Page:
In the past decade, there have been multiple HIV outbreaks among PWID in the US . Minnesota has two ongoing HIV outbreaks. The outbreak in the Minneapolis/St. Paul area was identified in 2020 with cases dated back to 2018, and the Duluth outbreak was identified in 2021. Both of these outbreaks have disproportionately impacted the local Indigenous population . The Minnesota Department of Health reported the outbreaks are among PWID, people experiencing homelessness, men who have sex with men, and people who engaged in transactional sex; there is evidence that the two outbreaks may be connected . Previous to March 2020, Duluth had minimal services for PWID. The Duluth area has had an SSP operating since 2014 with a one-for-one exchange model. In May 2019, Harm Reduction Sisters (HRS), a needs-based SSP, began offering mobile, peer distribution, and mail-delivery syringe services across 13 counties, all considered rural by the US Census. In October 2021, HRS expanded services to provide HIV/HCV/syphilis testing, linkage to HIV care, and non-medical HIV case management. HRS has aimed to deliver services in rural areas by overcoming geographic and stigma-related barriers. This includes providing services as discretely as possible using mail- and delivery-based services. Additionally, by using a needs-based distribution model and peer distribution, HRS can provide supplies to people who are not directly accessing their services.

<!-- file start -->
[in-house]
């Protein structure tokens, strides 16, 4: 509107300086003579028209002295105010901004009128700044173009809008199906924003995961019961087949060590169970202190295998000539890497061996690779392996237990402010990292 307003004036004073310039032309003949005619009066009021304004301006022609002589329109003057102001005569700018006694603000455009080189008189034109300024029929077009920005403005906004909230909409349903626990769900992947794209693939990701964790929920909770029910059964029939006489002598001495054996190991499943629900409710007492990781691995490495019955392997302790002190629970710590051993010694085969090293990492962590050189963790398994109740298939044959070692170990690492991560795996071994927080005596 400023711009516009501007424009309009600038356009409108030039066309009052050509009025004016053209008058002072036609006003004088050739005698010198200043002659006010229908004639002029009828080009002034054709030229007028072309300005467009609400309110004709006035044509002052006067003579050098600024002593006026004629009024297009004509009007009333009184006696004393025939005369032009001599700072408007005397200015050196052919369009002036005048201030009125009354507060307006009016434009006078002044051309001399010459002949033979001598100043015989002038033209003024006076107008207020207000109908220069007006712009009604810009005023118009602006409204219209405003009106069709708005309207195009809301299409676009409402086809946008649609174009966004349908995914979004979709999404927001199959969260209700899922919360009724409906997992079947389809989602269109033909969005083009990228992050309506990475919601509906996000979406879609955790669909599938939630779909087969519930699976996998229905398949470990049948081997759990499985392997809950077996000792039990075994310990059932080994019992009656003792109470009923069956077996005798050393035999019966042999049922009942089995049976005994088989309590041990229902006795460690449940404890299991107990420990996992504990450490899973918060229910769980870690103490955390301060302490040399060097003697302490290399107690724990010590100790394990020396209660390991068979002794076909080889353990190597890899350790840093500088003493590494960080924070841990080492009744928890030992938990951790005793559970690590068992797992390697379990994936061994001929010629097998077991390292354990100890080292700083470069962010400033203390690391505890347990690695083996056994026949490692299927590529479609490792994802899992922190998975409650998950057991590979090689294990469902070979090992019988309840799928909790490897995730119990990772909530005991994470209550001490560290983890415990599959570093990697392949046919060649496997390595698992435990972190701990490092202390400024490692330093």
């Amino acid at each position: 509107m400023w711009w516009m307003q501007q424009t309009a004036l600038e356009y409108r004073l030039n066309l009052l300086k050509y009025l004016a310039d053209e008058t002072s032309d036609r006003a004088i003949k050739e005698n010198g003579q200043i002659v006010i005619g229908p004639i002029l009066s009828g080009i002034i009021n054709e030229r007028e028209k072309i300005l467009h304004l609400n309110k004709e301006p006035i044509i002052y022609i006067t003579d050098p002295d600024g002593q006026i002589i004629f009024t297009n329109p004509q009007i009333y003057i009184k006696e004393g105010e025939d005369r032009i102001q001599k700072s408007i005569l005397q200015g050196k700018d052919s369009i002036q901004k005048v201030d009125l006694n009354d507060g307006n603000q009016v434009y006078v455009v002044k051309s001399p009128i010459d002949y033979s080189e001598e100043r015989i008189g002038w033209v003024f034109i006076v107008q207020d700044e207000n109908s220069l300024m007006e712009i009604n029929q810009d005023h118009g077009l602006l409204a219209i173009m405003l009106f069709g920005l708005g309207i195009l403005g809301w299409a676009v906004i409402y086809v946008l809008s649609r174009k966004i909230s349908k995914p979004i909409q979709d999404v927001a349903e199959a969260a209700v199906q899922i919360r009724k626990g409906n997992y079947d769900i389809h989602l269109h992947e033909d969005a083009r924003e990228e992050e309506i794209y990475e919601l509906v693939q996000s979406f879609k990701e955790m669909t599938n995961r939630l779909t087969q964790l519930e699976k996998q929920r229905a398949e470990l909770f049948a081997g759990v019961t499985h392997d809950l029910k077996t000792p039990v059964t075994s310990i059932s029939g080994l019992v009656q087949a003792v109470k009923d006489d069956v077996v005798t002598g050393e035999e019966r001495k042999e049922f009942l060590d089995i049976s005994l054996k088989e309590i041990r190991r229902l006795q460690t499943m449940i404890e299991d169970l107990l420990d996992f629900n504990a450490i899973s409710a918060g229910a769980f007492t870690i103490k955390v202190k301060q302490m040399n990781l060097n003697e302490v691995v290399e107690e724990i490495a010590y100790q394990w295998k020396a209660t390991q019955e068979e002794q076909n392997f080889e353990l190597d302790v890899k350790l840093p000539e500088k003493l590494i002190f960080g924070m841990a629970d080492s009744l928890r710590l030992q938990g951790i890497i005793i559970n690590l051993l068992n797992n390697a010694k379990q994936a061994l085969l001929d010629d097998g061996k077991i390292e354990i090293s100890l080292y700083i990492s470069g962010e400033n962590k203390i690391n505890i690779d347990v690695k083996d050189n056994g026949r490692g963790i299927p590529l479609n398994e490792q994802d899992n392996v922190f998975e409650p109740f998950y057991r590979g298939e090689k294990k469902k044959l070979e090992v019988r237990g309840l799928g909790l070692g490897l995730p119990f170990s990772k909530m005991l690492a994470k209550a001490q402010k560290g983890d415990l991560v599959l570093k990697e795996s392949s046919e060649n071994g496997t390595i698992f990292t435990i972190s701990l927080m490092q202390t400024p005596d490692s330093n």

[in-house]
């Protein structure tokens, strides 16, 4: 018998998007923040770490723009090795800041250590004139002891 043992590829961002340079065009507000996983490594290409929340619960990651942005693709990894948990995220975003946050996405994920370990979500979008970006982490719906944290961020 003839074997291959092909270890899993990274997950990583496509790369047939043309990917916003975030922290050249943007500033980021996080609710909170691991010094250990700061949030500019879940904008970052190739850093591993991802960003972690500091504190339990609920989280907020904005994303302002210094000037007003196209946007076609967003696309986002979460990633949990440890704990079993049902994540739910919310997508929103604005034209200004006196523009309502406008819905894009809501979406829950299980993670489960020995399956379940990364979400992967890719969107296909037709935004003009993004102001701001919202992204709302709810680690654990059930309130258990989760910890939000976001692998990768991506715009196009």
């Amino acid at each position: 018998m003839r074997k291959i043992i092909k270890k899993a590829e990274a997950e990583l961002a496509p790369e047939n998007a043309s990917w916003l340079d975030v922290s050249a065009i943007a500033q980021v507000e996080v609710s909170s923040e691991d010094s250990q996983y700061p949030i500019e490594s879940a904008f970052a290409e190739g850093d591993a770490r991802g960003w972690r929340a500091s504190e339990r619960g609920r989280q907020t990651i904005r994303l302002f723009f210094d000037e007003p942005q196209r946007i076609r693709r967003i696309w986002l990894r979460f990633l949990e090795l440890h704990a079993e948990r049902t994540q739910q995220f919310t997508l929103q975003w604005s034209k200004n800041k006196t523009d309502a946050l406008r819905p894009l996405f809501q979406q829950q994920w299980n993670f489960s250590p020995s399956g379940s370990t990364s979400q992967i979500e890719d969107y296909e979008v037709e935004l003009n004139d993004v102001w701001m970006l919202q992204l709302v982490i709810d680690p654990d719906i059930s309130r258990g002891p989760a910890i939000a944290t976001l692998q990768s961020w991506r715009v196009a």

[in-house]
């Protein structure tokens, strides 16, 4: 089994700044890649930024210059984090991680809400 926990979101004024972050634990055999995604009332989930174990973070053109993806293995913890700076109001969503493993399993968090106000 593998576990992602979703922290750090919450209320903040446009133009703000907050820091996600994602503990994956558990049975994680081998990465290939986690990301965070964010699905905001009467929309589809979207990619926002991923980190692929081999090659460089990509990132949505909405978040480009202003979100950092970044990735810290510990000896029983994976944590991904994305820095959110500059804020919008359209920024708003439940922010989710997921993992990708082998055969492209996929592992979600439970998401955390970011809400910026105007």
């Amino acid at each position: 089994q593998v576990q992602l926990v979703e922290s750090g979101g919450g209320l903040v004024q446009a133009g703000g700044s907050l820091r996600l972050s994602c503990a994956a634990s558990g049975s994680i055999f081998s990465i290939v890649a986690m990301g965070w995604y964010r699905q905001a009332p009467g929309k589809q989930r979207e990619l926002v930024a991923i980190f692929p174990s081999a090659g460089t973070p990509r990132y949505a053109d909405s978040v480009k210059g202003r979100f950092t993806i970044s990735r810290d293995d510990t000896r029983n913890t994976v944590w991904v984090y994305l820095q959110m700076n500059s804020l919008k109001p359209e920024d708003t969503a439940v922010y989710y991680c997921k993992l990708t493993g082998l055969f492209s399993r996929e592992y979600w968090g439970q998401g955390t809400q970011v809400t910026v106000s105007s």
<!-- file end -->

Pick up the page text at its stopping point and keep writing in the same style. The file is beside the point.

In this paper, we present the results of a 2021 collaboration between HRS and the University of Washington (UW) to conduct a survey to evaluate HRS participants’ HIV risk and prevention strategies, substance use patterns, and harm reduction needs in the context of an ongoing HIV outbreak.
In fall 2021, HRS conducted a cross-sectional survey among their program clients. Data were collected between October 8, 2021–November 16, 2021, with the goal of evaluating services.
Clients were recruited during routine SSP services and at three pop-up HIV testing events on October 28th, November 12th, and November 16th, 2021. Eligibility criteria included all people receiving services, including people who do and do not use drugs. Sometimes staff were not able to accurately determine who engaged in SSP services.
Prior to data collection, interviewers obtained verbal consent. Data were collected by paper survey or REDCap; paper surveys were entered into REDCap . The survey included 29 questions, was anonymous, and was administered by SSP staff. Questions included demographics, current needs, substance use, sexual behavior, and self-reported HIV testing and status. Due to an administrative error, 31 people did not receive the question about drugs consumed in the last six months. All participants who reported being HIV negative were eligible and offered HIV testing; those who tested completed a longer version of the survey (40 questions) prior to testing, with additional required HIV questions. All survey participants were compensated with a $20 Visa gift card for the survey regardless of testing.